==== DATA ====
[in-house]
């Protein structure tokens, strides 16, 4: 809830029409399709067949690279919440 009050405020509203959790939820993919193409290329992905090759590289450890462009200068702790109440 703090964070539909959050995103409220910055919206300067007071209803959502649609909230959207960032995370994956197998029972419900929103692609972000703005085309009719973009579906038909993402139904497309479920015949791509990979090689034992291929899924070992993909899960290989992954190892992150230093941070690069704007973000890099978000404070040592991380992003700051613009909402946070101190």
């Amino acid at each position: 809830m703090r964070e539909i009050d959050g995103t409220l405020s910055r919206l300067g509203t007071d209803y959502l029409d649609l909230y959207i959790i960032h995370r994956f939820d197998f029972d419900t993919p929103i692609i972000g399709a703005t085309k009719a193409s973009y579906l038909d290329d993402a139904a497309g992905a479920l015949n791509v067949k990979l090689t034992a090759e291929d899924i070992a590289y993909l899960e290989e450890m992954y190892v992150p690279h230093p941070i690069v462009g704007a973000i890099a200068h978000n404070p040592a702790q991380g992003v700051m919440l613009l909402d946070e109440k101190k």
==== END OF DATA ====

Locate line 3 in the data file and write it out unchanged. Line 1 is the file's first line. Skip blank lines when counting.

């Amino acid at each position: 809830m703090r964070e539909i009050d959050g995103t409220l405020s910055r919206l300067g509203t007071d209803y959502l029409d649609l909230y959207i959790i960032h995370r994956f939820d197998f029972d419900t993919p929103i692609i972000g399709a703005t085309k009719a193409s973009y579906l038909d290329d993402a139904a497309g992905a479920l015949n791509v067949k990979l090689t034992a090759e291929d899924i070992a590289y993909l899960e290989e450890m992954y190892v992150p690279h230093p941070i690069v462009g704007a973000i890099a200068h978000n404070p040592a702790q991380g992003v700051m919440l613009l909402d946070e109440k101190k």